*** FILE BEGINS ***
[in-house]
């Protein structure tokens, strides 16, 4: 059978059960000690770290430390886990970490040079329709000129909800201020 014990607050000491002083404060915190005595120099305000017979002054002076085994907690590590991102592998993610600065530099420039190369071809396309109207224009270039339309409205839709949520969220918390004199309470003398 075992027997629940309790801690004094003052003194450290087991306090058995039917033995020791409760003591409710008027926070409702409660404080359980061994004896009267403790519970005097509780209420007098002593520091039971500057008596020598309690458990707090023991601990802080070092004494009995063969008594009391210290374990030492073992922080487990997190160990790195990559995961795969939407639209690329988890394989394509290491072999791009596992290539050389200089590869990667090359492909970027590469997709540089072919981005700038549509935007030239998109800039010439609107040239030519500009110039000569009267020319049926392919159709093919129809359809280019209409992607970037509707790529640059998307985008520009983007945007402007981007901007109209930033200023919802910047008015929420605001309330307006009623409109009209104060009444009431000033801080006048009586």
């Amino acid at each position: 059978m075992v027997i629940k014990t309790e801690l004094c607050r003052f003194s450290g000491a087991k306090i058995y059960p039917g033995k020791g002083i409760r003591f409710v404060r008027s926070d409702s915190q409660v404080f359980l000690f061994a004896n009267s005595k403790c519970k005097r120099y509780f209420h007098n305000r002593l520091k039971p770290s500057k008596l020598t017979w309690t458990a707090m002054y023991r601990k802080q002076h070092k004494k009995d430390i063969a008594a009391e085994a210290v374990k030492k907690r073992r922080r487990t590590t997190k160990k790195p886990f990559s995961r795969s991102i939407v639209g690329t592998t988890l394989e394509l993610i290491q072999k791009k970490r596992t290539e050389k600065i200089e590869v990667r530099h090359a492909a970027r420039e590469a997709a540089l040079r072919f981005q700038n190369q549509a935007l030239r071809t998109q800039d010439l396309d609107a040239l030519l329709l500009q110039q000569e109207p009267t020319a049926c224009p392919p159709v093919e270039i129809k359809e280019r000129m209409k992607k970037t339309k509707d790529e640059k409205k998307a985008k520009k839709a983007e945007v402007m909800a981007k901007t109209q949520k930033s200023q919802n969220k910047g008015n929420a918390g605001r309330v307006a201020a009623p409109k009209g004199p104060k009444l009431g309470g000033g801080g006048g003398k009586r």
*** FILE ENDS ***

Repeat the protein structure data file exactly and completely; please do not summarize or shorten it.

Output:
[in-house]
């Protein structure tokens, strides 16, 4: 059978059960000690770290430390886990970490040079329709000129909800201020 014990607050000491002083404060915190005595120099305000017979002054002076085994907690590590991102592998993610600065530099420039190369071809396309109207224009270039339309409205839709949520969220918390004199309470003398 075992027997629940309790801690004094003052003194450290087991306090058995039917033995020791409760003591409710008027926070409702409660404080359980061994004896009267403790519970005097509780209420007098002593520091039971500057008596020598309690458990707090023991601990802080070092004494009995063969008594009391210290374990030492073992922080487990997190160990790195990559995961795969939407639209690329988890394989394509290491072999791009596992290539050389200089590869990667090359492909970027590469997709540089072919981005700038549509935007030239998109800039010439609107040239030519500009110039000569009267020319049926392919159709093919129809359809280019209409992607970037509707790529640059998307985008520009983007945007402007981007901007109209930033200023919802910047008015929420605001309330307006009623409109009209104060009444009431000033801080006048009586």
């Amino acid at each position: 059978m075992v027997i629940k014990t309790e801690l004094c607050r003052f003194s450290g000491a087991k306090i058995y059960p039917g033995k020791g002083i409760r003591f409710v404060r008027s926070d409702s915190q409660v404080f359980l000690f061994a004896n009267s005595k403790c519970k005097r120099y509780f209420h007098n305000r002593l520091k039971p770290s500057k008596l020598t017979w309690t458990a707090m002054y023991r601990k802080q002076h070092k004494k009995d430390i063969a008594a009391e085994a210290v374990k030492k907690r073992r922080r487990t590590t997190k160990k790195p886990f990559s995961r795969s991102i939407v639209g690329t592998t988890l394989e394509l993610i290491q072999k791009k970490r596992t290539e050389k600065i200089e590869v990667r530099h090359a492909a970027r420039e590469a997709a540089l040079r072919f981005q700038n190369q549509a935007l030239r071809t998109q800039d010439l396309d609107a040239l030519l329709l500009q110039q000569e109207p009267t020319a049926c224009p392919p159709v093919e270039i129809k359809e280019r000129m209409k992607k970037t339309k509707d790529e640059k409205k998307a985008k520009k839709a983007e945007v402007m909800a981007k901007t109209q949520k930033s200023q919802n969220k910047g008015n929420a918390g605001r309330v307006a201020a009623p409109k009209g004199p104060k009444l009431g309470g000033g801080g006048g003398k009586r």